The Hall Truth, Nothing But
October 3, 2013
Indulge me if you will, for wearing two hats this week.
One as your trusty All Access Nashville Editor; another as a CRS Board Member who chairs the Country Radio Hall of Fame Committee. Technically, that's three hats but hey, who's counting?
Ask me about baseball's playoffs and (except for The Dodgers) I'll say, "Call me when the World Series begins but first, tell me who's playing." Remind me hockey's regular season just kicked off and I'll remind you to remind me when the playoffs commence.
But bring up the Country Radio Hall of Fame and I'm all in, all year.
We (CRS) just announced inductees for 2014 and in case you missed it, A) shame on you and B) here they are again: Larry Wilson, Mike Brophey, Jim Denny and Paul Schadt.
All four will be formally inducted on Tuesday, February 18th in Nashville, on the eve of Country Radio Seminar at the Country Radio Hall of Fame Dinner. And 2014 marks somewhat of a milestone, in that it will be the 15th consecutive year the Hall of Fame has been overseen by CRS.
During this time, 53 on-air personalities have been inducted, joining the 50 previously enshrined from 1975-1998. In 2001, CRS created a category recognizing off-air Country radio personnel; since then 25 owners, GMs or programmers have been recognized.
If you've never been to a Hall of Fame Dinner, make it a point to attend. Maybe 2014 is a good place to start. As a CRS Board member since 1999 and a member of the HoF committee since 2007, I have been to all of them and though I admit to being completely biased, the evening is the highlight of CRS week and possibly the feel-good Country industry event of the year.
Each of these events takes on a life of its own, year after year. It's an emotional roller coaster, filled with laughing, crying and with great stories from and about great characters in our format.
In 2007, Big John Trimble took the podium without any apparent notes and while thanking his wife and imploring her to join him onstage said something to the effect of, "Get on up here, 'fore I 'tack you."
I think he meant that as a term of endearment, as in "attack you."
That same year, Bob Moody reeled off one of my favorite-ever lines during his induction, thanking his then-boss, Bill Stakelin for attending, while pointing out Stakelin had shown up "Relatively sober and wearing a clean shirt."
When former WKIS/Miami and WXTU PD Bob McKay was inducted in 2009, I saw the normally gravel-voiced programmer moved to tears when describing what the honor meant to him.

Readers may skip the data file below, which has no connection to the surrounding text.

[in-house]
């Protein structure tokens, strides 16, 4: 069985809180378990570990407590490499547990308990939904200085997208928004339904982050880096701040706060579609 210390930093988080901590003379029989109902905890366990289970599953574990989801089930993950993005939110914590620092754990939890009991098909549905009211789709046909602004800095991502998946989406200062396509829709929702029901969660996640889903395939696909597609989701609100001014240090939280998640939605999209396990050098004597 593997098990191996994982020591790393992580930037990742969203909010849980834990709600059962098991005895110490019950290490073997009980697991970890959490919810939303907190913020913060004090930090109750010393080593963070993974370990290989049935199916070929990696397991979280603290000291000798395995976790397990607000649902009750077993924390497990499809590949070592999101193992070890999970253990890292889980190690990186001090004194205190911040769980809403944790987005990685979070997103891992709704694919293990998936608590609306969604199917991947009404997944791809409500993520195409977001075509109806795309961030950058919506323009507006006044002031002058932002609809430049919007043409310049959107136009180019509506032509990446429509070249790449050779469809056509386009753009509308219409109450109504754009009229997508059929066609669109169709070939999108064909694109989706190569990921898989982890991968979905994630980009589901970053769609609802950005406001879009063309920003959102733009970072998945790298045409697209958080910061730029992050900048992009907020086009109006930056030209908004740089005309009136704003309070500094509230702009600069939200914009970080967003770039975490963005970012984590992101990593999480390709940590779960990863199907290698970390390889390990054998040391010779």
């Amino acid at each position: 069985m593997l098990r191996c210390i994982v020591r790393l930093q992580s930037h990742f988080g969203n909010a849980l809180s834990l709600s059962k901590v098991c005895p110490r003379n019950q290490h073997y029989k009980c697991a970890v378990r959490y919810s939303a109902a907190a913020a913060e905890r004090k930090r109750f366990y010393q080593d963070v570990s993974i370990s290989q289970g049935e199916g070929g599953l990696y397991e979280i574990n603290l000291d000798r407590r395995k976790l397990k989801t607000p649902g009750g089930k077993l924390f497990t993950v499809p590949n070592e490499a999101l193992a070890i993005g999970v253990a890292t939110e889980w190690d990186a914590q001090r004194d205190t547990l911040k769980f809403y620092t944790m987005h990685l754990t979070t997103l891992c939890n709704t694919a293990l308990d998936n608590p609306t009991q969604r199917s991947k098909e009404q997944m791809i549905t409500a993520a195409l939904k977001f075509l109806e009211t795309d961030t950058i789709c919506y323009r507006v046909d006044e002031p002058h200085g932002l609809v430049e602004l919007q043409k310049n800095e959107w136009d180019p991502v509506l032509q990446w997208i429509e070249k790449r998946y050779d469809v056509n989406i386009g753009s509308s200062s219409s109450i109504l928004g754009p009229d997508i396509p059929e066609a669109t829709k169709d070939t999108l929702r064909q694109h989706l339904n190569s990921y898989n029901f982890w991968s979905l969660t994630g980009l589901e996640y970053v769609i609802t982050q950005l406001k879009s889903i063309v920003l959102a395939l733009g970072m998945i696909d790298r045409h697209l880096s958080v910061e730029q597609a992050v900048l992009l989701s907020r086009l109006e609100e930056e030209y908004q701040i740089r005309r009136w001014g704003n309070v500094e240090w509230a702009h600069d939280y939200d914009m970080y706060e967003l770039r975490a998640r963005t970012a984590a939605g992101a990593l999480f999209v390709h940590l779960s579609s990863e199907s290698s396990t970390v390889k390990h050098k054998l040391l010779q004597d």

Ditto Chuck Collier in 2009; his emotion-filled speech took on special meaning following his untimely passing in 2011. Likewise, Rusty Walker's 2012 Hall of Fame induction evoked greater and more powerful feelings for all of us when he was felled by a heart attack just two months later.
These kinds of moments for inductees and attendees are truly special. It literally puts deserving radio pros on a stage where they are able to soak in the admiration from the industry and their peers. That's fantastic, because anyone who has worked in radio can verify that it can be, at times, a very unglamorous, unappreciated, sausage-making occupation.
Prior to CRS' involvement, Hall of Fame inductees were honored during opening ceremonies at the Country Radio Seminar. It was also a moment to soak in while among peers, but part of the bigger week at Seminar. The recognition followed the Pledge of Allegiance, National Anthem, a bald eagle flying across the room and an overview of the week's agenda. And going back to its first two years of existence, Hall of Fame Founder Chuck Chellman told me, "The awards were passed out at the Chuck Chellman/Georgia Twitty Radio Golf Tournament in a tent."
There's one other part of the process that goes largely unnoticed and unrecorded -- the notification of inductees. If you've been on the air and ever awarded listeners a cash prize, you can appreciate the feeling. I've had the great fortune of doing both and will tell you, informing a guy (or lady) they've been chosen for the Hall of Fame trumps giving away $10,000 on the air any day.
But there is some recorded evidence of that powerful moment. Watch Chuck Collier's reaction here when told – on the air – that he was selected in 2009.
Or, just this week when Tim McGraw gave WKKT/Charlotte morning personality Paul Schadt the news. Schadt had no idea why McGraw was really calling and like the Hall of Famer he is, proceeded to conduct an eight-minute interview completely focused on Tim, before Schadt's on-air partner Meg Butterly gracefully changed directions. Watch here as the normally unflappable Schadt becomes momentarily devoid of speech.
And now for my parting shot and wearing my CRS hat, for more details about the Country Radio Hall of Fame Dinner coming in February, click here.